Obesity without metabolic abnormality and incident CKD: a population-based British cohort study

Research output: Contribution to journalArticlepeer-review

External organisations

  • Queen Elizabeth Hospital Birmingham
  • University of Warwick


Rationale & Objective: Metabolically healthy obesity (obesity without any metabolic abnormality) is not considered to be associated with increased risk of morbidity and mortality. We examined and quantified the association between metabolically healthy overweight/obesity and the risk of incident chronic kidney disease (CKD) in a British primary care population. Study Design: Retrospective population-based cohort study. Setting & Participants: 4,447,955 of the 5,182,908 adults in The Health Improvement Network (THIN) database (United Kingdom, 1995-2015) with a recorded body mass index (BMI) at the time of registration date who were free of CKD and cardiovascular disease. Exposure: 11 body size phenotypes were created, defined by BMI categories (underweight, normal weight, overweight, and obesity) and 3 metabolic abnormalities (diabetes, hypertension, and dyslipidemia). Outcome: Incident CKD defined as a recorded code for kidney replacement therapy, a recorded diagnosis of CKD, or by an estimated glomerular filtration rate of <60 mL/min/1.73 m 2 for ≥90 days, or a urinary albumin-creatinine ratio >3 mg/mmol for ≥90 days. Results: Of the 4.5 million individuals, 1,040,921 (23.4%) and 588,909 (13.2%) had metabolically healthy overweight and metabolically healthy obesity, respectively. During a mean follow-up interval of 5.4 ± 4.3 (SD) years, compared with individuals with a metabolically healthy normal weight (n = 1,656,231), there was a higher risk of incident CKD among those who had metabolically healthy overweight (adjusted HR, 1.30 [95% CI, 1.28-1.33]) and metabolically healthy obesity (adjusted HR, 1.66 [95% CI, 1.62-1.70]). The association was stronger in those younger than 65 years of age. In all BMI categories, there was greater risk of incident CKD with a greater number of metabolic abnormalities in a graded manner. Limitations: Potential misclassification of metabolic status due to delayed diagnosis and residual confounding due to unmeasured factors. Conclusions: Overweight and obesity without metabolic abnormality are associated with a higher risk of incident CKD compared with those with normal body weight and no metabolic abnormality.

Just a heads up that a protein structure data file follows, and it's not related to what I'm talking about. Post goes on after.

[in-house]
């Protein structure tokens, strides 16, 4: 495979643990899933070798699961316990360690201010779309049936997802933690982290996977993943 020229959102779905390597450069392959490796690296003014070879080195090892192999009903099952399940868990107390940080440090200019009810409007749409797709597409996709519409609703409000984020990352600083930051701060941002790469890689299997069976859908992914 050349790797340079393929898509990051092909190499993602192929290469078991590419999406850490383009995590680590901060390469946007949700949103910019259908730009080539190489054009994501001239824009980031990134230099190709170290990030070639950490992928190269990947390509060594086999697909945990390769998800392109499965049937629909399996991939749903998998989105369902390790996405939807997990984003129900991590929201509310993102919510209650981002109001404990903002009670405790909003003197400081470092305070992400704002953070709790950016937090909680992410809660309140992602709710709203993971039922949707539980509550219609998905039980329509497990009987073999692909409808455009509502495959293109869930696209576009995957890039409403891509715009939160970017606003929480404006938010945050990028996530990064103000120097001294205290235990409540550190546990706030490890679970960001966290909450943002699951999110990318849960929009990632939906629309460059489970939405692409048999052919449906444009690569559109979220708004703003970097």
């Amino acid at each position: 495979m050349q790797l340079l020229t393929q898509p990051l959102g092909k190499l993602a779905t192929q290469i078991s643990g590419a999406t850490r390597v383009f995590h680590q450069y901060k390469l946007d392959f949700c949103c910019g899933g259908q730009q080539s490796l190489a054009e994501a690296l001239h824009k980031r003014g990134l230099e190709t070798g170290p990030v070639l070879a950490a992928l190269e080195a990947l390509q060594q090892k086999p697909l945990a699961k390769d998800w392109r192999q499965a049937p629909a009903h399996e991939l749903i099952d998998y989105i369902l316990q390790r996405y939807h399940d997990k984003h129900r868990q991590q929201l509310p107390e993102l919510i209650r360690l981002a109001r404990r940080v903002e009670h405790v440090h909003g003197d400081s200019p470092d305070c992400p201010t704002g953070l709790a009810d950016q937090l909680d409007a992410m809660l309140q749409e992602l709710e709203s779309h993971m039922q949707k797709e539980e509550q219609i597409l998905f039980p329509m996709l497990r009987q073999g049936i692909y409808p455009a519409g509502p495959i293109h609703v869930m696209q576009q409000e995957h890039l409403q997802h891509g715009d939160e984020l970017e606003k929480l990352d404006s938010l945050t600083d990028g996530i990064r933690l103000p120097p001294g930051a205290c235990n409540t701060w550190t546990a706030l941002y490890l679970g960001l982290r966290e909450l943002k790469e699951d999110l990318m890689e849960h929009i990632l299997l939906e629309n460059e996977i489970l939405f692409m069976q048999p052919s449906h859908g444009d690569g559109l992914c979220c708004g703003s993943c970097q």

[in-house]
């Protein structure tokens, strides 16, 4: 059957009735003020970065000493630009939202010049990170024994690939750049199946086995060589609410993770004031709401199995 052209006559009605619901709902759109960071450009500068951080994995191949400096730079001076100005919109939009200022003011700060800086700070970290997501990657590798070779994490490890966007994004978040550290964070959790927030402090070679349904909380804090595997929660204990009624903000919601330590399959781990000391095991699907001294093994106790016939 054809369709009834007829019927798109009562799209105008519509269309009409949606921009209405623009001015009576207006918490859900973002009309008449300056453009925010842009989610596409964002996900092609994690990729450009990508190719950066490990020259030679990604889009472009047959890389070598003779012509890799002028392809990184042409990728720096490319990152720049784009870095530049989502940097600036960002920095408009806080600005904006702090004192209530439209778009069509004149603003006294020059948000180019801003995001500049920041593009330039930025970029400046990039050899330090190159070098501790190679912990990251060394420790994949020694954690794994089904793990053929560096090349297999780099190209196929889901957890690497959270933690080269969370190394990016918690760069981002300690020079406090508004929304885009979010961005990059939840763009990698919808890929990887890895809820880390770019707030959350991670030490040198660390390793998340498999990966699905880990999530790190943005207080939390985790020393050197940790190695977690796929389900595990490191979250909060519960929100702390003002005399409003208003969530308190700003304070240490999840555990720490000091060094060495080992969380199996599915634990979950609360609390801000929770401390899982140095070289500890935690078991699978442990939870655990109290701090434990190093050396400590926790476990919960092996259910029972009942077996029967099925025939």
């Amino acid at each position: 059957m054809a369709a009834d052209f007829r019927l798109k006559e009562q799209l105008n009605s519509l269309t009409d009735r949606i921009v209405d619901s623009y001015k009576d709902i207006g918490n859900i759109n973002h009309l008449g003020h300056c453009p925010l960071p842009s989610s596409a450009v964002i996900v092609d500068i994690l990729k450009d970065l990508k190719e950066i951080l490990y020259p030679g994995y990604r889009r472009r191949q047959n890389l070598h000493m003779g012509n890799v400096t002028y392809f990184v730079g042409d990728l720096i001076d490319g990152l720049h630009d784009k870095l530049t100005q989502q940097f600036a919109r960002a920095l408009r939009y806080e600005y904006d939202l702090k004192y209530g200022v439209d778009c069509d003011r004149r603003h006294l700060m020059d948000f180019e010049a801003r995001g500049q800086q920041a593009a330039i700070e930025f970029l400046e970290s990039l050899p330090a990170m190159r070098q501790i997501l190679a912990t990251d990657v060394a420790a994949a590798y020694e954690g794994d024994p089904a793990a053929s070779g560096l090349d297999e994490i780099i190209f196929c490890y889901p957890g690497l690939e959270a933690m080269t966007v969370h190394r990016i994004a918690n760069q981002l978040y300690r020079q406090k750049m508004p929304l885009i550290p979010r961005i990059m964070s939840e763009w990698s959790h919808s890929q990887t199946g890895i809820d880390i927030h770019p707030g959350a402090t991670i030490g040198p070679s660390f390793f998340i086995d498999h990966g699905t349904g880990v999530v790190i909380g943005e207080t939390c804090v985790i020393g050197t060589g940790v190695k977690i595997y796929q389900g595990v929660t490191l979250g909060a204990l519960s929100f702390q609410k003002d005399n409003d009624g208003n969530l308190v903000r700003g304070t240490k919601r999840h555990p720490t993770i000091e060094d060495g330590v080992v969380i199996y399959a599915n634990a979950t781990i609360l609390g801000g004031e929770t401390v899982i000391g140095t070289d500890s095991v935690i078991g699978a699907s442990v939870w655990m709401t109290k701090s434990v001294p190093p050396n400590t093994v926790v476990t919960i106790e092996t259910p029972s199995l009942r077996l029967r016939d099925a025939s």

Bibliographic note

Funding Information: Jingya Wang, PhD, Krishnarajah Niratharakumar, MD, Krishna Gokhale, MSc, Abd A. Tahrani, PhD, Tom Taverner, PhD, G. Neil Thomas, PhD, and Indranil Dasgupta, DM. Conceived the research question: ID, KN, GNT; wrote the protocol: ID; contributed to the protocol: KN, GNT, JW; extracted the data: KG; performed the data analysis: JW; contributed to data interpretation: JW, ID, KN, AAT, GNT; checked the analysis externally: TT. Each author contributed important intellectual content during manuscript drafting or revision and agrees to be personally accountable for the individual's own contributions and to ensure that questions pertaining to the accuracy or integrity of any portion of the work, even one in which the author was not directly involved, are appropriately investigated and resolved, including with documentation in the literature if appropriate. None. The authors declare that they have no relevant financial interests. Received November 30, 2020. Evaluated by 2 external peer reviewers, with direct editorial input from a Statistics/Methods Editor, an Associate Editor, and the Editor-in-Chief. Accepted in revised form May 27, 2021. Publisher Copyright: © 2021 National Kidney Foundation, Inc.


Original languageEnglish
JournalAmerican Journal of Kidney Diseases
Early online date16 Jun 2021
Publication statusE-pub ahead of print - 16 Jun 2021


  • GFR, albuminuria, chronic kidney disease, metabolically healthy, obesity, overweight

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